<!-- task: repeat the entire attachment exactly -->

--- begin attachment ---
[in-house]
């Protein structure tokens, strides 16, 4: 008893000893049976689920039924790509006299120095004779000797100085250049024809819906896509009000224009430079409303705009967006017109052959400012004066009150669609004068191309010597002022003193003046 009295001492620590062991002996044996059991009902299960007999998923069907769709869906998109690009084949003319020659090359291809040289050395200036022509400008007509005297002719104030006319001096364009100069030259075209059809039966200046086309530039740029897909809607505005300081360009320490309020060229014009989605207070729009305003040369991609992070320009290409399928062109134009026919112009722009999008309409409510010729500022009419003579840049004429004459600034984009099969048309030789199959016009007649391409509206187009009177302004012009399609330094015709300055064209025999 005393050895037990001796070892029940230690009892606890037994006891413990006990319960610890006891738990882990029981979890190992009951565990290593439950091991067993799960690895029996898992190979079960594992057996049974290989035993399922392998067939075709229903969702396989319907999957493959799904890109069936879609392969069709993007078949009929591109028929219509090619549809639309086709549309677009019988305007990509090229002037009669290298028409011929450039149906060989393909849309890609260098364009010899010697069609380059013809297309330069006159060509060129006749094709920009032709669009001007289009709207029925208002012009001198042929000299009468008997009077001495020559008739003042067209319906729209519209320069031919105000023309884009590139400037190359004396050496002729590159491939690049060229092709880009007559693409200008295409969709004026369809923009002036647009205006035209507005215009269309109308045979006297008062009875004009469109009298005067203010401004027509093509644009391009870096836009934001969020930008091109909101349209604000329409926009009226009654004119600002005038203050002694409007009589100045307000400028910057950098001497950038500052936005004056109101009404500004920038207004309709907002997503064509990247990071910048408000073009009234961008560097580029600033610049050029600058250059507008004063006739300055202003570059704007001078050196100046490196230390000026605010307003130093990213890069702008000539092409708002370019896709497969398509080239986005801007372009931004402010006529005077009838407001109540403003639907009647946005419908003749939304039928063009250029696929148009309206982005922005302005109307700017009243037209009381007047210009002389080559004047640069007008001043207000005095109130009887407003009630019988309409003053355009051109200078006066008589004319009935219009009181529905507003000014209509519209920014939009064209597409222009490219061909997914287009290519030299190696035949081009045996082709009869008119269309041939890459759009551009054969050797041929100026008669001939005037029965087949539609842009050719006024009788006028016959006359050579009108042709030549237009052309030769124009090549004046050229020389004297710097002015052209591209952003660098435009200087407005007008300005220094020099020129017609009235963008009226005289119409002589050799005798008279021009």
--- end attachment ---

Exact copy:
[in-house]
């Protein structure tokens, strides 16, 4: 008893000893049976689920039924790509006299120095004779000797100085250049024809819906896509009000224009430079409303705009967006017109052959400012004066009150669609004068191309010597002022003193003046 009295001492620590062991002996044996059991009902299960007999998923069907769709869906998109690009084949003319020659090359291809040289050395200036022509400008007509005297002719104030006319001096364009100069030259075209059809039966200046086309530039740029897909809607505005300081360009320490309020060229014009989605207070729009305003040369991609992070320009290409399928062109134009026919112009722009999008309409409510010729500022009419003579840049004429004459600034984009099969048309030789199959016009007649391409509206187009009177302004012009399609330094015709300055064209025999 005393050895037990001796070892029940230690009892606890037994006891413990006990319960610890006891738990882990029981979890190992009951565990290593439950091991067993799960690895029996898992190979079960594992057996049974290989035993399922392998067939075709229903969702396989319907999957493959799904890109069936879609392969069709993007078949009929591109028929219509090619549809639309086709549309677009019988305007990509090229002037009669290298028409011929450039149906060989393909849309890609260098364009010899010697069609380059013809297309330069006159060509060129006749094709920009032709669009001007289009709207029925208002012009001198042929000299009468008997009077001495020559008739003042067209319906729209519209320069031919105000023309884009590139400037190359004396050496002729590159491939690049060229092709880009007559693409200008295409969709004026369809923009002036647009205006035209507005215009269309109308045979006297008062009875004009469109009298005067203010401004027509093509644009391009870096836009934001969020930008091109909101349209604000329409926009009226009654004119600002005038203050002694409007009589100045307000400028910057950098001497950038500052936005004056109101009404500004920038207004309709907002997503064509990247990071910048408000073009009234961008560097580029600033610049050029600058250059507008004063006739300055202003570059704007001078050196100046490196230390000026605010307003130093990213890069702008000539092409708002370019896709497969398509080239986005801007372009931004402010006529005077009838407001109540403003639907009647946005419908003749939304039928063009250029696929148009309206982005922005302005109307700017009243037209009381007047210009002389080559004047640069007008001043207000005095109130009887407003009630019988309409003053355009051109200078006066008589004319009935219009009181529905507003000014209509519209920014939009064209597409222009490219061909997914287009290519030299190696035949081009045996082709009869008119269309041939890459759009551009054969050797041929100026008669001939005037029965087949539609842009050719006024009788006028016959006359050579009108042709030549237009052309030769124009090549004046050229020389004297710097002015052209591209952003660098435009200087407005007008300005220094020099020129017609009235963008009226005289119409002589050799005798008279021009």